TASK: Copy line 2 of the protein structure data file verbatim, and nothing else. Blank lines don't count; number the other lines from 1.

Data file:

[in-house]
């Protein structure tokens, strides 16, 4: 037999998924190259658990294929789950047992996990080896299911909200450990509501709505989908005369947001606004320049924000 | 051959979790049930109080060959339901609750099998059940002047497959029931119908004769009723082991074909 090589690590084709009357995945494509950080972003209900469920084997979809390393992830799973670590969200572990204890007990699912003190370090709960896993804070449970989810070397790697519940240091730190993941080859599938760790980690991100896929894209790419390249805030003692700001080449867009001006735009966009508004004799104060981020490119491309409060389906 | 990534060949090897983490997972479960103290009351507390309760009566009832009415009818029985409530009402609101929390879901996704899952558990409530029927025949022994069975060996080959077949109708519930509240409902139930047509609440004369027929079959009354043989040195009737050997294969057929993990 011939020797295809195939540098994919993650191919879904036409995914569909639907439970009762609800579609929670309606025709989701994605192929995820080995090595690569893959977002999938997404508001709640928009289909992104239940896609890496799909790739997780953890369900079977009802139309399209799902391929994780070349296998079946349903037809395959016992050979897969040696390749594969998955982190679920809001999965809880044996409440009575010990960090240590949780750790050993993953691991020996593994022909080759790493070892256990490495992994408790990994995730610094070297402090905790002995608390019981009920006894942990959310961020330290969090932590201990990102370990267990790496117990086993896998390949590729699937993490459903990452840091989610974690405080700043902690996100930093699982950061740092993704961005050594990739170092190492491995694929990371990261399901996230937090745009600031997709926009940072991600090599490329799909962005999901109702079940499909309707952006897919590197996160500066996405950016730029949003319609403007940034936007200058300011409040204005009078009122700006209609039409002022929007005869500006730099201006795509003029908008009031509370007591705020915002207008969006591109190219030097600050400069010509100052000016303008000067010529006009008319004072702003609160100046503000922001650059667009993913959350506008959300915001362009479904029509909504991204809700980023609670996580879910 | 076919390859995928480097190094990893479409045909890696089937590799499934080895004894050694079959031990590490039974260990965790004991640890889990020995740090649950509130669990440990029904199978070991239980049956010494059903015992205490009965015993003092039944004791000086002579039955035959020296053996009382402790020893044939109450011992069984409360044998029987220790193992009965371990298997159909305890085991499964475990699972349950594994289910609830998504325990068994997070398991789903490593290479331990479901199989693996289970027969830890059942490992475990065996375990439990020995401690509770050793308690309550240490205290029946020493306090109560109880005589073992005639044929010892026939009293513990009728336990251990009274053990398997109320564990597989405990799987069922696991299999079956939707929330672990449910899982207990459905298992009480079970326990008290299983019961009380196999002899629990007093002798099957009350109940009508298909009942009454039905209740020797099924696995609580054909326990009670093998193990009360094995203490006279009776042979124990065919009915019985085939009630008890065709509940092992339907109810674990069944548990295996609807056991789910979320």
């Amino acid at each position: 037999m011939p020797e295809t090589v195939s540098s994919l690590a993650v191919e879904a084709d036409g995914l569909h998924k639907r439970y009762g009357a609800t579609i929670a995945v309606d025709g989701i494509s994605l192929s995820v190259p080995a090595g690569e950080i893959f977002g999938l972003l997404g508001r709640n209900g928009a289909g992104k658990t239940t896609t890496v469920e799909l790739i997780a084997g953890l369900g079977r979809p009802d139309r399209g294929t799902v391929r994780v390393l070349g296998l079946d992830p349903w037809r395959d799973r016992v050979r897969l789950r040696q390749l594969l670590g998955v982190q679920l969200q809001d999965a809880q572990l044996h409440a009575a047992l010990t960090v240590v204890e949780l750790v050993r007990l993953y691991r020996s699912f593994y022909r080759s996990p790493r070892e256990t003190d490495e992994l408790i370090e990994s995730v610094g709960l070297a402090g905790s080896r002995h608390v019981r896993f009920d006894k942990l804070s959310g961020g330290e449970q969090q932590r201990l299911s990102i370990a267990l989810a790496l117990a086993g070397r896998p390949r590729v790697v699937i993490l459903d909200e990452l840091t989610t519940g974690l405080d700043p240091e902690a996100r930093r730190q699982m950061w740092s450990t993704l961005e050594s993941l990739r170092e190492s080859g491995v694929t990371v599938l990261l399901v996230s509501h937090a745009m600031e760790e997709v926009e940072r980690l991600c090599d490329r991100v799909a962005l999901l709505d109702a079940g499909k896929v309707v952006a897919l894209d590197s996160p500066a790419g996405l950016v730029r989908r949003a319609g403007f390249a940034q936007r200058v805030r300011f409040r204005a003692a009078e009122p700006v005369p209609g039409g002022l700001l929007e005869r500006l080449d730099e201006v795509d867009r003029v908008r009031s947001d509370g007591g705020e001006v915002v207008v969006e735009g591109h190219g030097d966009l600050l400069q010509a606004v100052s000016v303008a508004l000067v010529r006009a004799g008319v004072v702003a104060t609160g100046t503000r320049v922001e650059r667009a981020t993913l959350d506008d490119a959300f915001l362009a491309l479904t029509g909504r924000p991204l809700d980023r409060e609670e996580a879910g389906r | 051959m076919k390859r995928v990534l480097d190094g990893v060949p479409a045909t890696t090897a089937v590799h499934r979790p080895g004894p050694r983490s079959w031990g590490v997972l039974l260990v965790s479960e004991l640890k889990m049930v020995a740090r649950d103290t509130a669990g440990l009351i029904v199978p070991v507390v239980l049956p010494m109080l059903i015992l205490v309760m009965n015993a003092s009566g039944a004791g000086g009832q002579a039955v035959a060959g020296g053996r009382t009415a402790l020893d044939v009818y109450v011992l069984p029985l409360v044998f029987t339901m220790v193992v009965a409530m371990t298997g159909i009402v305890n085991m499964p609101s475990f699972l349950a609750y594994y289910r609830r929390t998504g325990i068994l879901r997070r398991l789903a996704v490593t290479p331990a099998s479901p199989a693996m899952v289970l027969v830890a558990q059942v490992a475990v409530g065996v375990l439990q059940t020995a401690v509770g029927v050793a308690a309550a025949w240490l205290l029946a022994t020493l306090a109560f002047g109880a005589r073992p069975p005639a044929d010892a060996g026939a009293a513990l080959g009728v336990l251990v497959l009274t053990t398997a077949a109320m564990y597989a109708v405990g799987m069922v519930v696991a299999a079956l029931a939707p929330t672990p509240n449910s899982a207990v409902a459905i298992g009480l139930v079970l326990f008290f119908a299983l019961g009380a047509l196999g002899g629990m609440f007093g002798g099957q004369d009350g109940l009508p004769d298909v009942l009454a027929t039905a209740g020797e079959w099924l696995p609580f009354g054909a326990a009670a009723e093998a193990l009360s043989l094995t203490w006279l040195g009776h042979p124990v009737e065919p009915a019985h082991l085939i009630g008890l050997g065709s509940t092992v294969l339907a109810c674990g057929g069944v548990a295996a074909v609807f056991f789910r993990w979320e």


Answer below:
């Protein structure tokens, strides 16, 4: 037999998924190259658990294929789950047992996990080896299911909200450990509501709505989908005369947001606004320049924000 | 051959979790049930109080060959339901609750099998059940002047497959029931119908004769009723082991074909 090589690590084709009357995945494509950080972003209900469920084997979809390393992830799973670590969200572990204890007990699912003190370090709960896993804070449970989810070397790697519940240091730190993941080859599938760790980690991100896929894209790419390249805030003692700001080449867009001006735009966009508004004799104060981020490119491309409060389906 | 990534060949090897983490997972479960103290009351507390309760009566009832009415009818029985409530009402609101929390879901996704899952558990409530029927025949022994069975060996080959077949109708519930509240409902139930047509609440004369027929079959009354043989040195009737050997294969057929993990 011939020797295809195939540098994919993650191919879904036409995914569909639907439970009762609800579609929670309606025709989701994605192929995820080995090595690569893959977002999938997404508001709640928009289909992104239940896609890496799909790739997780953890369900079977009802139309399209799902391929994780070349296998079946349903037809395959016992050979897969040696390749594969998955982190679920809001999965809880044996409440009575010990960090240590949780750790050993993953691991020996593994022909080759790493070892256990490495992994408790990994995730610094070297402090905790002995608390019981009920006894942990959310961020330290969090932590201990990102370990267990790496117990086993896998390949590729699937993490459903990452840091989610974690405080700043902690996100930093699982950061740092993704961005050594990739170092190492491995694929990371990261399901996230937090745009600031997709926009940072991600090599490329799909962005999901109702079940499909309707952006897919590197996160500066996405950016730029949003319609403007940034936007200058300011409040204005009078009122700006209609039409002022929007005869500006730099201006795509003029908008009031509370007591705020915002207008969006591109190219030097600050400069010509100052000016303008000067010529006009008319004072702003609160100046503000922001650059667009993913959350506008959300915001362009479904029509909504991204809700980023609670996580879910 | 076919390859995928480097190094990893479409045909890696089937590799499934080895004894050694079959031990590490039974260990965790004991640890889990020995740090649950509130669990440990029904199978070991239980049956010494059903015992205490009965015993003092039944004791000086002579039955035959020296053996009382402790020893044939109450011992069984409360044998029987220790193992009965371990298997159909305890085991499964475990699972349950594994289910609830998504325990068994997070398991789903490593290479331990479901199989693996289970027969830890059942490992475990065996375990439990020995401690509770050793308690309550240490205290029946020493306090109560109880005589073992005639044929010892026939009293513990009728336990251990009274053990398997109320564990597989405990799987069922696991299999079956939707929330672990449910899982207990459905298992009480079970326990008290299983019961009380196999002899629990007093002798099957009350109940009508298909009942009454039905209740020797099924696995609580054909326990009670093998193990009360094995203490006279009776042979124990065919009915019985085939009630008890065709509940092992339907109810674990069944548990295996609807056991789910979320």